First Hour of Work Doesn't Have to Be Hard. Follow These 6 Steps


Getting out of bed to a day full of tasks, urgent emails to reply to, meeting to join, and unexpected problems to solve is very stressful, especially when working from home and missing work-life balance.

There's a quote saying, "Successful people can weed out the noise in their first hour and focus on what matters." These golden words should apply to everyone to help in getting ready for a good day. Creating the first-hour schedule will change your mindset and attitude. You'll feel more relaxed, more in control, and more comfortable in achieving your tasks. You'll spend happier workdays now and coming!

How can you manage the first hour of your day to spend a more manageable and productive day?

The first Hour of Work Doesn't Have to Be Hard. Follow These 6 Steps


Train your mind: Relax for 5 minutes. Don't head from your bed to your desk. Start earlier. Spend some time in defining what the fundamental goal is that you want to accomplish today. Thinking of this target will help you stay focused and make your day more enjoyable. Do this while making your morning coffee, surfing your social media accounts, or any other activity you enjoy.


To-Do List Time. It's essential to know what's coming during your day. Wrong prioritizing for tasks, or missing appointments or deadlines, will lead to needless tension and anxiety. Whether in a notebook, schedule, or organizational app, a shortlist helps to give you an outline of your day, and you can start to organize and schedule. Go through your list and arrange everything by assigning each object a score of 1-10. (1 for less important and ten for urgent tasks). This means that you'll know what to do first and that your tasks will not be skipped or delayed.


Decide The Main Task. After prioritizing your to-do list, look at which tasks take a long time and require concentrated effort, e.g., 2 hours could be needed for planning, reviewing, or analysis. Determine the significant job you're going to work during that day, and arrange everything else for it. It's vital to consider these significant tasks early to approach them while having enough energy and reduce stress levels.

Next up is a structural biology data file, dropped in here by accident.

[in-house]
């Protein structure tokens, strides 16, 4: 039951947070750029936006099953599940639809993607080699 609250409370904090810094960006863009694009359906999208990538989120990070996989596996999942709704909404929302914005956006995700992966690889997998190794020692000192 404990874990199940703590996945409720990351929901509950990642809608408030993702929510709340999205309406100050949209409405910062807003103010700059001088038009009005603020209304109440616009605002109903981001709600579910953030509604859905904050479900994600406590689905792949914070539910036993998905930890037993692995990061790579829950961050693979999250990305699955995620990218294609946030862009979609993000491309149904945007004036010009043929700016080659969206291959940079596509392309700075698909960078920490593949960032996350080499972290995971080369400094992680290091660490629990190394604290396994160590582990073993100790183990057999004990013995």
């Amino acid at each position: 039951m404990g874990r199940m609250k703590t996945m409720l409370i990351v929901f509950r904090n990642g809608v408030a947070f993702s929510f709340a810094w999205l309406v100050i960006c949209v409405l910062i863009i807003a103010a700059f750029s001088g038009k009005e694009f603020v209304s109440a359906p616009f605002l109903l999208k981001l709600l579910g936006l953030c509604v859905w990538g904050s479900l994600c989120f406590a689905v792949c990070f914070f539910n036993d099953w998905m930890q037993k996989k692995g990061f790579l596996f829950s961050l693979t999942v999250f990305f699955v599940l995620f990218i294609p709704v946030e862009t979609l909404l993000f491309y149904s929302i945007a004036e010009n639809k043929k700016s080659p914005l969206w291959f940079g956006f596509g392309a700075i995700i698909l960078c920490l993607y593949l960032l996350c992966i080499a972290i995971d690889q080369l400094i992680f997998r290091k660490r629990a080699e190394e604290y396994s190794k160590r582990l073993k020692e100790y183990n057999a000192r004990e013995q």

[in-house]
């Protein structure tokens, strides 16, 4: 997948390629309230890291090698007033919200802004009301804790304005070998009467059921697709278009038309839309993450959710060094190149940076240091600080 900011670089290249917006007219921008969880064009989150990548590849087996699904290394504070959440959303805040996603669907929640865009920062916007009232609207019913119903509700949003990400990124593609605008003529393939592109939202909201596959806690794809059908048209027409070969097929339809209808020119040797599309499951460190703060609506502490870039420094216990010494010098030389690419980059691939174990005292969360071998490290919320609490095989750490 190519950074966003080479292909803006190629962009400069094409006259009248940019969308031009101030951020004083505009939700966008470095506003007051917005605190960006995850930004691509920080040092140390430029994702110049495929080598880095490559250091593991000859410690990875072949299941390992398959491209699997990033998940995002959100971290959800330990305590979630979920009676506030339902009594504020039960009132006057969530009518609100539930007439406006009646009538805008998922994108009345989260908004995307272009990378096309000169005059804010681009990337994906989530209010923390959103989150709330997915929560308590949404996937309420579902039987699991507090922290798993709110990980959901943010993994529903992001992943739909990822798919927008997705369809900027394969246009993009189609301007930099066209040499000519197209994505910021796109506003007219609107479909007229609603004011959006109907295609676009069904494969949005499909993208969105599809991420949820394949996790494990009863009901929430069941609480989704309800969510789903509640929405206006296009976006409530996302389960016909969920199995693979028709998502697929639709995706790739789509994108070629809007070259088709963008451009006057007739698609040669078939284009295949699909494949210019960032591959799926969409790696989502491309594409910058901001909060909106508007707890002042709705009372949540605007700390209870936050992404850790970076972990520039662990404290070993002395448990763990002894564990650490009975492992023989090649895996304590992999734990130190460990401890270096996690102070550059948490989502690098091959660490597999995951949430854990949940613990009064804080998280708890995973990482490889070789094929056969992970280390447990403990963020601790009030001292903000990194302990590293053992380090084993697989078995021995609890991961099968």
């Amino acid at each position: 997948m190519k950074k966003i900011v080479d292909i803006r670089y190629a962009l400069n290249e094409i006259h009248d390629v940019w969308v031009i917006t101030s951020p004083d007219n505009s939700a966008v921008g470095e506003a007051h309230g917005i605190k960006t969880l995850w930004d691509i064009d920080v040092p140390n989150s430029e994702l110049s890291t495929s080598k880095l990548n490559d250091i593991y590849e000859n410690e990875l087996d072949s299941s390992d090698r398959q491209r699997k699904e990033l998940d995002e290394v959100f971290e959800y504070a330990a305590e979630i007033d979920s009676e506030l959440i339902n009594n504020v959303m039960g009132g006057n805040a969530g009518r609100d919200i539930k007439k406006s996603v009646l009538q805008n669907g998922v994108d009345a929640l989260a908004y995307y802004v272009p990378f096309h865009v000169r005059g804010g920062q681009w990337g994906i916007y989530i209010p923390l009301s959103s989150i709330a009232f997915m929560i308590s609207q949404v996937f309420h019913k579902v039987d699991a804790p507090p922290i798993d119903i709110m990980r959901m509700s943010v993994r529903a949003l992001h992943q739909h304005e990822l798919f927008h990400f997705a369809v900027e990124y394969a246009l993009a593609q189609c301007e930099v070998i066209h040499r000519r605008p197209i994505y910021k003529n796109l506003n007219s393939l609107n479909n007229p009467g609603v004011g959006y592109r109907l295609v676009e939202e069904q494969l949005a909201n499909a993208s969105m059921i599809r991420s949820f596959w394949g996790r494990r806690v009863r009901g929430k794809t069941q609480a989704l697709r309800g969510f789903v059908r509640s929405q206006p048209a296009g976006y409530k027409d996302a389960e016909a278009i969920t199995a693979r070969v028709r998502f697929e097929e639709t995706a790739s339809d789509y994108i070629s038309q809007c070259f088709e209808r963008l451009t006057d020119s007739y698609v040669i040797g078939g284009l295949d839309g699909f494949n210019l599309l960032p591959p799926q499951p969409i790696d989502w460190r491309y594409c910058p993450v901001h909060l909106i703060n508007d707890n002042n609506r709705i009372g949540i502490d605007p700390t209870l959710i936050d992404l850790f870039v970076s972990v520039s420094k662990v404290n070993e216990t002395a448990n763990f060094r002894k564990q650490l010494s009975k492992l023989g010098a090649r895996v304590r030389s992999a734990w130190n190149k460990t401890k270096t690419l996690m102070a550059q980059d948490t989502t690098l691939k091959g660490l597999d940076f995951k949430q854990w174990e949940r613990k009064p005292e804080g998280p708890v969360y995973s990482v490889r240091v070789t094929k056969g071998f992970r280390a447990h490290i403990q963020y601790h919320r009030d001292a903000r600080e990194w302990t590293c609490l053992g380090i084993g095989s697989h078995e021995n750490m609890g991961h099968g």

List your meetings and Get Ready. Create a list of your daily meetings and think about what you should prepare to be ready for the meetings, how long will it be, will you have any urgent tasks after it? All of these aspects help you schedule not only for a meeting but also for the time you may require before or after a meeting to ensure that you are organized and ready.


Check your emails. Just have a quick look at your emails. Begin your day proactively, not reactively. If you start responding to emails in the first hour of your day, You'll feel exhausted and stressed as new assignments and inquiries will arise. Scan through emails to search for any modifications to the meetings or the project or activities you've already prepared, as changes can affect how you've arranged your tasks. Check also if any emergencies would need a rapid response from you. Try to prioritize your emails by classifying them according to priority.


Writing or reading minutes. In the last 10 minutes, start writing a text or a paper since you're more concentrated and excited in the morning and less depressed because you have arranged your time. Or if you have an important document, you need to read for a planning conference, read it, and make notes.

A few more additional tips to remember while handling your first-hour job stress:

Be realistic while setting your to-do list: It's better to list 5 tasks and achieve them than listing 20 tasks and achieve only half of them. This will motivate you to accomplish more tasks.

Schedule meetings after the first hour: The first hour of the day is where you have the greatest concentration on concentrated work. If you should start your day with a meeting, make sure it's a meeting that needs a high degree of attention. Save more comfortable meetings for the afternoon since the morning can be reserved for tasks where you have the power and enthusiasm to work on them.

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